This commentary originally appeared in Forbes on February 22, 2016.
Debt and dropout rates are the twin plagues of today’s college students, both in Texas and across the nation. Nationally, the Wall Street Journal reports that the average college graduate will owe $35,000 in student-loan debt (see graph on page 3). Here in my hometown of Austin, Texas, only 49 percent of those who start college complete their degree.
If you are an adult working a job and attending community college in Texas, your chances of graduation are even slimmer. If you can somehow manage to go to school full time while holding down a job, there is less than a 15 percent chance that you’ll ever earn your degree. If you need to go to school part-time—as 80 percent of community college students do—then your odds drop significantly. Nationwide , more than 30 million adults have earned some college credit but have failed to complete their degree.
So, it is notable that a small nonprofit in Austin has developed what they see as a vaccine for the modern plagues of debt and dropout.
“None of our students owes college debt,” said PelotonU’s Director of College Completion, Sarah Saxton-Frump, “and 83 percent of our students are on track to earn their Bachelor’s degree on time. This, while all of them also hold down jobs and go to college.”
How does the PelotonU model work? The school pairs students with high-quality online universities and provides consistent in-person college coaching. PelotonU staff meets biweekly with first-year students to walk through academic and non-academic barriers to graduation. This all occurs at a physical office, where students have the dedicated space and peer support to help them reach their goals.
Key to the approach is working with regionally accredited, non-profit, competency-based universities like Western Governors University and College for America at Southern New Hampshire University.
“PelotonU spends $2,500 per year, per student in direct service costs and also offers scholarships to ensure that tuition is affordable,” said Hudson Baird, Executive Director of PelotonU. “This is the cheapest education option in the city.”
Students range in age from 18 to 65, but share in common a motivation to earn a degree and an employer who supports their efforts. For example, Patrick Crawford, the general manager of a Dunkin’ Donuts store in Austin, completed his high school degree but stalled at the community college level. He had all but given up on finishing his education when Dunkin’ Donuts told him about PelotonU.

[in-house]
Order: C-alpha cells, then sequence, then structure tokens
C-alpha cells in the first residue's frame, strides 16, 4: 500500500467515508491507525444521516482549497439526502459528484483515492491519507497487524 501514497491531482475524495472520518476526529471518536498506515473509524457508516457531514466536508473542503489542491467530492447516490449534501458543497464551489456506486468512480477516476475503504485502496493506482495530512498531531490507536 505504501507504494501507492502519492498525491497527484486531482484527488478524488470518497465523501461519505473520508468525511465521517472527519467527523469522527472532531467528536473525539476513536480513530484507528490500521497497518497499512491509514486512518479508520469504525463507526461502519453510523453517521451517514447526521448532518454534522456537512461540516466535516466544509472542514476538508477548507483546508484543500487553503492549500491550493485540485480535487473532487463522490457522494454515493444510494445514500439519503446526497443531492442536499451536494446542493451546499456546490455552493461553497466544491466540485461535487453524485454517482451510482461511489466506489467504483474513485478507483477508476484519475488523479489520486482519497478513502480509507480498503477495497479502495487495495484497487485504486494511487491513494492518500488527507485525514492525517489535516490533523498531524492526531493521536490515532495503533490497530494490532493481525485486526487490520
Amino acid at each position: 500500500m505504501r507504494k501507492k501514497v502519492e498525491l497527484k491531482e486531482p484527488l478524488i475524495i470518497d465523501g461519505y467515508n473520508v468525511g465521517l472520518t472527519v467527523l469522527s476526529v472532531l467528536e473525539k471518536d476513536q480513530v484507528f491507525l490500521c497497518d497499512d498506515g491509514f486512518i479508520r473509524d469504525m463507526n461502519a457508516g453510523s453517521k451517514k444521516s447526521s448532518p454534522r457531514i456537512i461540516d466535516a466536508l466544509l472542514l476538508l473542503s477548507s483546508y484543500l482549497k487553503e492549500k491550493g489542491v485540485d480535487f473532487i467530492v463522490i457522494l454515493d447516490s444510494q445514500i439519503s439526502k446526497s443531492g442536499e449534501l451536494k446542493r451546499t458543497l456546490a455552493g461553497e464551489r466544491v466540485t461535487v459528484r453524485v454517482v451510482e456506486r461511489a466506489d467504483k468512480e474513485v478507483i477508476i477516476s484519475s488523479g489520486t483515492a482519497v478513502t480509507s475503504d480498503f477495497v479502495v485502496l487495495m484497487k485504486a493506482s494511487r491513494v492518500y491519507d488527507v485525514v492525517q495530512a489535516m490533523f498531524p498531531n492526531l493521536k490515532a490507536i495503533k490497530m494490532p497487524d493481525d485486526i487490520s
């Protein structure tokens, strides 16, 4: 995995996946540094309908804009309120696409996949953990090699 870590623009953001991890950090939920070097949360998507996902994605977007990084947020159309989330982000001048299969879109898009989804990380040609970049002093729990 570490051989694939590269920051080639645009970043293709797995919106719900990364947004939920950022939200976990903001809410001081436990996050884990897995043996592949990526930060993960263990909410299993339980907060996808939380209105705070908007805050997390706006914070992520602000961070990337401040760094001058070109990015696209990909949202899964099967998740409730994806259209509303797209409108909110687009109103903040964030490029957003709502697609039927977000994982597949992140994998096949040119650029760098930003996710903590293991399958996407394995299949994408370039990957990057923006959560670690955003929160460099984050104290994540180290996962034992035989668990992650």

“The dream of returning to school was always with me, but I felt it was truly a dream,” he said. “Finding the time and money for school was something I’d need to win the lottery to be able to afford. Who knew my lottery ticket would be named PelotonU? The support PelotonU offers in time, money, and mentorship is invaluable, and makes going to school possible for me.”
Crawford adds that he “would like to mention the ‘College Experience’ that [he] did not receive when [he] went to community college. Before, it was all I could do to finish my projects and make it to class, but at PelotonU, I am immersed in the experience of what I perceive going to a four-year school straight out of high school would be like.”
This is one aspect of its program that PelotonU particularly prides itself on. Face-to-face mentorship, the presence of other PelotonU students, and a flexible curriculum all provide social reinforcement – the “College Experience.”
“This is the least expensive and most effective college education option in the state,” said Rex Gore, co-founder and board member, “and one that will get even more affordable and effective as PelotonU grows.”
Those who follow higher education will recognize this sort of argument. Ideally, innovative programs like PelotonU improve as they grow, discovering new efficiencies that are not possible when a small program is first developed. This, then, is the challenge facing PelotonU: whether it can scale.
As a nonprofit startup, PelotonU currently relies on donations and sponsors. Moving forward, it plans to work closely with universities to provide funding for its ongoing services. Recent trends in Texas higher education in support of innovative solutions for addressing the college affordability crisis lend credence to PelotonU’s confidence in its ultimate scalability.
The College Credit for Heroes program, which awards competency-based credit to military veterans, began in 2011 through partnering with four Texas colleges. By the end of 2013, the program had reached agreements with thirty institutions of higher education in the state, including the entire Texas A&M System. The College for All Texans Foundation recently announcedthat its Texas Affordable Baccalaureate Program, which, like PelotonU, leverages emerging technology and innovative practices to dramatically reduce college costs, plans to expand from two schools to ten.
In the midst of our national student-debt crisis, this diverse array of programs designed to address college affordability gives students and parents a reason to hope for better days ahead. And for taxpayers, the emergence of nonprofit organizations like PelotonU will be especially encouraging. In light of the Federal Reserve Bank of New York’s recent report outlining the significant role the federal government has played in driving up the price of tuition, PelotonU stands out as a private attempt to solve a problem that that public sector, acting alone, both created and allowed to fester for decades.
In short, PelotonU represents a bold alternative to a system of higher education in which costs have spiraled out of control even as students feel they get less mileage out of a college degree. And as the success of such alternatives grows, so will the number of students who not only succeed in enrolling in college, but also in completing their degrees without being forced to wear the straitjacket of debt.